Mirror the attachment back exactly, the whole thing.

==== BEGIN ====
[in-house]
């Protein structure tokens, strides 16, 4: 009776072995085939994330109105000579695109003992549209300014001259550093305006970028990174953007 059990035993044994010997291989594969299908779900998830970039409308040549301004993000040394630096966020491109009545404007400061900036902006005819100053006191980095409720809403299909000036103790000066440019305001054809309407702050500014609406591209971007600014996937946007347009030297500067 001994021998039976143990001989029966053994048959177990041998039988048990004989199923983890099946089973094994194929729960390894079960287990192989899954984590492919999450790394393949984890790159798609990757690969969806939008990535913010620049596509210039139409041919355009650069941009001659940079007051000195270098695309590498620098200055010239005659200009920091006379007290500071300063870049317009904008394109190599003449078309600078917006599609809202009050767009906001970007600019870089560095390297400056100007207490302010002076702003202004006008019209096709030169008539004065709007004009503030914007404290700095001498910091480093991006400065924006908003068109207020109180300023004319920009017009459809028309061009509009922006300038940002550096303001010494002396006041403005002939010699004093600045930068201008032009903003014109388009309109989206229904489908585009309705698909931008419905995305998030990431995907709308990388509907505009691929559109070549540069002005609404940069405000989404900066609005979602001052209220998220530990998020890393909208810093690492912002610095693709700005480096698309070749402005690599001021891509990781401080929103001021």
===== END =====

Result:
[in-house]
């Protein structure tokens, strides 16, 4: 009776072995085939994330109105000579695109003992549209300014001259550093305006970028990174953007 059990035993044994010997291989594969299908779900998830970039409308040549301004993000040394630096966020491109009545404007400061900036902006005819100053006191980095409720809403299909000036103790000066440019305001054809309407702050500014609406591209971007600014996937946007347009030297500067 001994021998039976143990001989029966053994048959177990041998039988048990004989199923983890099946089973094994194929729960390894079960287990192989899954984590492919999450790394393949984890790159798609990757690969969806939008990535913010620049596509210039139409041919355009650069941009001659940079007051000195270098695309590498620098200055010239005659200009920091006379007290500071300063870049317009904008394109190599003449078309600078917006599609809202009050767009906001970007600019870089560095390297400056100007207490302010002076702003202004006008019209096709030169008539004065709007004009503030914007404290700095001498910091480093991006400065924006908003068109207020109180300023004319920009017009459809028309061009509009922006300038940002550096303001010494002396006041403005002939010699004093600045930068201008032009903003014109388009309109989206229904489908585009309705698909931008419905995305998030990431995907709308990388509907505009691929559109070549540069002005609404940069405000989404900066609005979602001052209220998220530990998020890393909208810093690492912002610095693709700005480096698309070749402005690599001021891509990781401080929103001021």